Whatever Floats Your Boat
Former Mizzou lineman now anchors a different type of crew.
Former Mizzou football captain Steve Sadich, BS Ag ’76, has always enjoyed the invigoration of a good float trip. When Gans Creek flash flooded in the late 2000s, he and son Tyler traversed the erratic waterway from Highway 63 to Rock Bridge Memorial State Park south of Columbia.
“The creek rose six feet in 24 hours, and we floated that bad boy in kayaks,” Sadich says. “It was one of those wonderful moments when we made it through. After a father‐son hug, we looked each other square in the eyes and said, ‘We’re still alive!’ ”
Sadich has taken watery adventures to the extreme throughout a maritime career that includes his current job as a captain with Millennium Offshore Services (MOS). MOS is an outfit that provides food, laundry, meeting and recreation facilities for workers aboard offshore oil rigs in the Persian Gulf. Think of it as a massive $40 million dining car on a floating, anchored train.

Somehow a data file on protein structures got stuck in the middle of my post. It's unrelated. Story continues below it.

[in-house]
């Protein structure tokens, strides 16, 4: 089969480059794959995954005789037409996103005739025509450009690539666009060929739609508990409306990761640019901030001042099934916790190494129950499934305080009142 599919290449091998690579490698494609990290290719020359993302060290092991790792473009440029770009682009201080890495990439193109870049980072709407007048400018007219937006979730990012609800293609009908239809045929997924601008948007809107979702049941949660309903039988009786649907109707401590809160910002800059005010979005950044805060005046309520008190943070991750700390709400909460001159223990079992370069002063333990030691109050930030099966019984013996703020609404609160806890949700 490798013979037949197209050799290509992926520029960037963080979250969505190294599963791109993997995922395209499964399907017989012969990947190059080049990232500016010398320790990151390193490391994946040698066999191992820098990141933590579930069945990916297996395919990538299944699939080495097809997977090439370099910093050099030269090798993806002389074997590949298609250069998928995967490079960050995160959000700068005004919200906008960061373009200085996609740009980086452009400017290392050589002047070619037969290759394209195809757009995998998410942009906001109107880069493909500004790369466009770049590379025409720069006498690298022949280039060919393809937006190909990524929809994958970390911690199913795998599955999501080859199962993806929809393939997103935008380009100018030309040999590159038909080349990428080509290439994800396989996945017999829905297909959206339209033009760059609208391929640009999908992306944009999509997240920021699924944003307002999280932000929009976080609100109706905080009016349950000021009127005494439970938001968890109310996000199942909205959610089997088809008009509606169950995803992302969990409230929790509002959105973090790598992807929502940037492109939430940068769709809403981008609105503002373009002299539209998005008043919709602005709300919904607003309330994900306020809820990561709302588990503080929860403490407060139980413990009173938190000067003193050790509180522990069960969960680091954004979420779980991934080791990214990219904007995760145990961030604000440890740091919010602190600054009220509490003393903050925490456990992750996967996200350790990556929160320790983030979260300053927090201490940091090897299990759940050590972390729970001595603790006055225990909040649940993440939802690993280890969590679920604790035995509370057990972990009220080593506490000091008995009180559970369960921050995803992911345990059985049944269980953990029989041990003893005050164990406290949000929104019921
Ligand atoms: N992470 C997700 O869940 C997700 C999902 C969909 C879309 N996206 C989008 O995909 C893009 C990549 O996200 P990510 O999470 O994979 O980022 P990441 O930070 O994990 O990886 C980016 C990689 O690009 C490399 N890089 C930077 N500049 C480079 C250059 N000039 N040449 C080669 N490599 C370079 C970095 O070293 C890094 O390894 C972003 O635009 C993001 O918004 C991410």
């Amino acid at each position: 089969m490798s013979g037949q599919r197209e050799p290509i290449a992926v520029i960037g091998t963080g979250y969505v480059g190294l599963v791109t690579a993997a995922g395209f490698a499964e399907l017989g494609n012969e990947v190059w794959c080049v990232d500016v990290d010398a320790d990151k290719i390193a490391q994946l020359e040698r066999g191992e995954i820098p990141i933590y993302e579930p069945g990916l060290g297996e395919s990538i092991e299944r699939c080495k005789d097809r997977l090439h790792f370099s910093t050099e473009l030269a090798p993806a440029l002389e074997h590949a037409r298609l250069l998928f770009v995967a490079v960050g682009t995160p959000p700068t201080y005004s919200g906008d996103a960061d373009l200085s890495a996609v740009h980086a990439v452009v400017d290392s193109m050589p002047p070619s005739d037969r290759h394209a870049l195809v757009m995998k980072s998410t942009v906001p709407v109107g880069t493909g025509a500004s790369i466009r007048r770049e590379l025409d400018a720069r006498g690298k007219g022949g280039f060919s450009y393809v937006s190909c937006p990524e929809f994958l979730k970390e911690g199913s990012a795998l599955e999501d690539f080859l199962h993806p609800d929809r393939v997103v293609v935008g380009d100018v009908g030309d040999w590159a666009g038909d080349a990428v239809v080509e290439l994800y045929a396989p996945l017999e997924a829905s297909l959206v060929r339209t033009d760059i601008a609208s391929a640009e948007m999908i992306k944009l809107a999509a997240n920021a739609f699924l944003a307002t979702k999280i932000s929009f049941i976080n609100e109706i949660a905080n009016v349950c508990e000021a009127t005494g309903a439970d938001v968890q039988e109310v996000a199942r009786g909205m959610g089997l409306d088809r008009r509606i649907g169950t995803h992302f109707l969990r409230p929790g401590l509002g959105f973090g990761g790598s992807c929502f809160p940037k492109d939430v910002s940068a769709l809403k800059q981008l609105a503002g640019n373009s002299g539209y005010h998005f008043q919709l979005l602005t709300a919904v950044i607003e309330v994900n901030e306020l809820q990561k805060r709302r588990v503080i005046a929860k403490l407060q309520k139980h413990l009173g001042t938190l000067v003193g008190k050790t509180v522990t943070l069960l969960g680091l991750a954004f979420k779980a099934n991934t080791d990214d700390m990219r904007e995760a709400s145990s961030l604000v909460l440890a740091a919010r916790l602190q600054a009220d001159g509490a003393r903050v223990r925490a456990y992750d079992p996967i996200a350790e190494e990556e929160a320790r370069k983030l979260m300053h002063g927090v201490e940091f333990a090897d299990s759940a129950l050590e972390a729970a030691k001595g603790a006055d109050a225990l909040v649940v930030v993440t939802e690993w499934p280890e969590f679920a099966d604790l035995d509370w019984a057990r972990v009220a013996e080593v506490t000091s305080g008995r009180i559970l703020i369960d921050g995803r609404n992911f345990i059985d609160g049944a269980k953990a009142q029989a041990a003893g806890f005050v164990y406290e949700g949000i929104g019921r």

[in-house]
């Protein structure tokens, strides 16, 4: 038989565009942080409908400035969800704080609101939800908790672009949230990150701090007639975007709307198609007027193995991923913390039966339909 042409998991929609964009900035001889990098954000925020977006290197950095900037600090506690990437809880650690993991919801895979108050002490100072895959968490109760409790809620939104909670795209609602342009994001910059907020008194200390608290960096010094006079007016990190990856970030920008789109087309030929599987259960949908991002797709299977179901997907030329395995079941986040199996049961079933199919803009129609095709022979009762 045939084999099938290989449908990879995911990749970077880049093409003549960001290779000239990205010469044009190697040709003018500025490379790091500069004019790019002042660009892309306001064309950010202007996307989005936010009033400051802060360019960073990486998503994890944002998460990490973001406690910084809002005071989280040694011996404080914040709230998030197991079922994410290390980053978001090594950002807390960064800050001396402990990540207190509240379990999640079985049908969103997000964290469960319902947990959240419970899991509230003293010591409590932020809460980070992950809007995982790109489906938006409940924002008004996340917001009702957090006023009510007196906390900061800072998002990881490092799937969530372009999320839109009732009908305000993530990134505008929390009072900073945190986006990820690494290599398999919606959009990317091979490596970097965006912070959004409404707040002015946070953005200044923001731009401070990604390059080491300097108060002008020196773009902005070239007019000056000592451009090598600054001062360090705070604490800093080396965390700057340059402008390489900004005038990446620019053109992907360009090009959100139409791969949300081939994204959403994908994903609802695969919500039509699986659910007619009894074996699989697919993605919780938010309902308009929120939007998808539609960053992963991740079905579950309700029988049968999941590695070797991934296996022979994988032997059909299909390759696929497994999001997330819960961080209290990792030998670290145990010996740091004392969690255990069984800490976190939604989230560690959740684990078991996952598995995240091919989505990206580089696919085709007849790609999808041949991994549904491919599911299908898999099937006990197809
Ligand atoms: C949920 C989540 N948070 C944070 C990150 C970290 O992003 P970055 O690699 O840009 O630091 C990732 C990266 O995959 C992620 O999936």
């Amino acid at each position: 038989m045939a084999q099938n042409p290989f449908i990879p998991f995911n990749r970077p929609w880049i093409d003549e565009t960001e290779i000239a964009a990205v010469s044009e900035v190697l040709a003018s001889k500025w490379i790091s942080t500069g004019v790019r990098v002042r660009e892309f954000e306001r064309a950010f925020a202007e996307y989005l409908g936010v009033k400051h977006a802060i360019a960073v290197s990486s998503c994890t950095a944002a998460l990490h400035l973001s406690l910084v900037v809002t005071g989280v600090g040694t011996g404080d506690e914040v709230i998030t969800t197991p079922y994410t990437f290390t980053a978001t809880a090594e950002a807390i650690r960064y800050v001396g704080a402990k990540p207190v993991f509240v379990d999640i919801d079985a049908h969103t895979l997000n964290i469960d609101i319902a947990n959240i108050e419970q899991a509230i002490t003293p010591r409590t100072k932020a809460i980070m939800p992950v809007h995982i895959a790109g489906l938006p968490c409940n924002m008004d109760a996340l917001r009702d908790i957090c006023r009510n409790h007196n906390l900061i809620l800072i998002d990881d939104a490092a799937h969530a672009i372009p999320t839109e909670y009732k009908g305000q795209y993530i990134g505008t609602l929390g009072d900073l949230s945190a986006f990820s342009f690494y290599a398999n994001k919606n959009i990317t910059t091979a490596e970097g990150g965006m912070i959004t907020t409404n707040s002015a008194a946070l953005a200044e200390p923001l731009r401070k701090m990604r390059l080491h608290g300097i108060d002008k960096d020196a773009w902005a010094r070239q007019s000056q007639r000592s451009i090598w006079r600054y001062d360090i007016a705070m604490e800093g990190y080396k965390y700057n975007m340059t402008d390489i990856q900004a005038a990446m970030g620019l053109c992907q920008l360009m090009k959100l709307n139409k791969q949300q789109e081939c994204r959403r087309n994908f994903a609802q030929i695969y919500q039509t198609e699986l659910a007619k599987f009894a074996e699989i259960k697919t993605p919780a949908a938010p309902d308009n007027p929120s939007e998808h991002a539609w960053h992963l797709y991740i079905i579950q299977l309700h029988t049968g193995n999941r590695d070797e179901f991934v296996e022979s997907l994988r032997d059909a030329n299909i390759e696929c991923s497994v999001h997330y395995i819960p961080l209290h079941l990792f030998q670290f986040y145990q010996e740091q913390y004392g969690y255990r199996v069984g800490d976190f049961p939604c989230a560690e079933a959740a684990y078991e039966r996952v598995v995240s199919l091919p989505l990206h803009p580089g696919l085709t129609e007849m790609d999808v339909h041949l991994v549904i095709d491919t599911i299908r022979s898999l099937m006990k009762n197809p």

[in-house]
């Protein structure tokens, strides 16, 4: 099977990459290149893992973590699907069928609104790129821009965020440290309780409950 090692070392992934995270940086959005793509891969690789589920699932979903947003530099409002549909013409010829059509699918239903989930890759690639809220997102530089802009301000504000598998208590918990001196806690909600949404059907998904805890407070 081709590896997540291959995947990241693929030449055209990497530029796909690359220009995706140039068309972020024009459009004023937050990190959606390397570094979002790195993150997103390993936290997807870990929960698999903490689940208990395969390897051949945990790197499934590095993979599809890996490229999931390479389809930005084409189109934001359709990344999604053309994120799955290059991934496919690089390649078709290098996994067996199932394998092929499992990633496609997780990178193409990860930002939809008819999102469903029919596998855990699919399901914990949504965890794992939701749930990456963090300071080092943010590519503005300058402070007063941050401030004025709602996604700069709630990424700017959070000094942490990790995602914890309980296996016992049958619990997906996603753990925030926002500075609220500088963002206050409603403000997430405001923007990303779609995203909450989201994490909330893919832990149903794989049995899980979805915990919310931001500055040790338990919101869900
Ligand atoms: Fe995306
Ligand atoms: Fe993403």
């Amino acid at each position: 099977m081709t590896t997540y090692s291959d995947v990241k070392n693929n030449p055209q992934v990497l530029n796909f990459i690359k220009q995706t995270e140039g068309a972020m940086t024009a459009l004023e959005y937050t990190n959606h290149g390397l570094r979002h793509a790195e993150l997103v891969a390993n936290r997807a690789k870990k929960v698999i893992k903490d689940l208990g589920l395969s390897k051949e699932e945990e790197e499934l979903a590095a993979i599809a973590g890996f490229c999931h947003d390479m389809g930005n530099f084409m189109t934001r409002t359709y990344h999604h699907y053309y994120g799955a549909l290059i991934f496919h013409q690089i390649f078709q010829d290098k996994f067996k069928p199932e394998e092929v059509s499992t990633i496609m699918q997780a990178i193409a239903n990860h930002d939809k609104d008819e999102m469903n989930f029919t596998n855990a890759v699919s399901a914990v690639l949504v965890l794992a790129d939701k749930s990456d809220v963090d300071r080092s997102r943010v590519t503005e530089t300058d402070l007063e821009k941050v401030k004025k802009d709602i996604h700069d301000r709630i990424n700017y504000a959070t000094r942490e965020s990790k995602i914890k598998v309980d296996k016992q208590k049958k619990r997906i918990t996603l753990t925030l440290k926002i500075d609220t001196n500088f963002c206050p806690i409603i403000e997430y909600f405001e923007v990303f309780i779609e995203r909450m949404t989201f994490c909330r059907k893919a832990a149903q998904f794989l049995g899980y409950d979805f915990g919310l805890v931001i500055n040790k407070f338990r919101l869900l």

Sadich maneuvers the boat alongside the oil platform where he lowers its legs to the ocean floor and pumps on about 2 million pounds of water as ballast. After the rig is stable, he pumps off the water, elevates the installation and attaches to the refinery.
Not only does Sadich pilot the Trident One, but he also manages its international crew of 27 that serves approximately 130 oil workers.
“I’ve got two [assistants]. One is a devout Christian and the other a devout Muslim,” he says. “One has his prayer rug and Quran sitting on the dash of the pilothouse, the other his Bible, and everyone gets along fine.”
It takes a unique personality to endure the lifestyle. Sadich, who is divorced with three sons, works five weeks on and five weeks off, taking two days to fly to the Middle East and a day to fly back to the U.S. The one‐time offensive lineman has been piloting similar rigs since 1979.
“In my safety meeting, I always say, ‘Kindness is not a weakness. It’s an asset,’ ” Sadich says. “I’m proud to be an American with that philosophy.”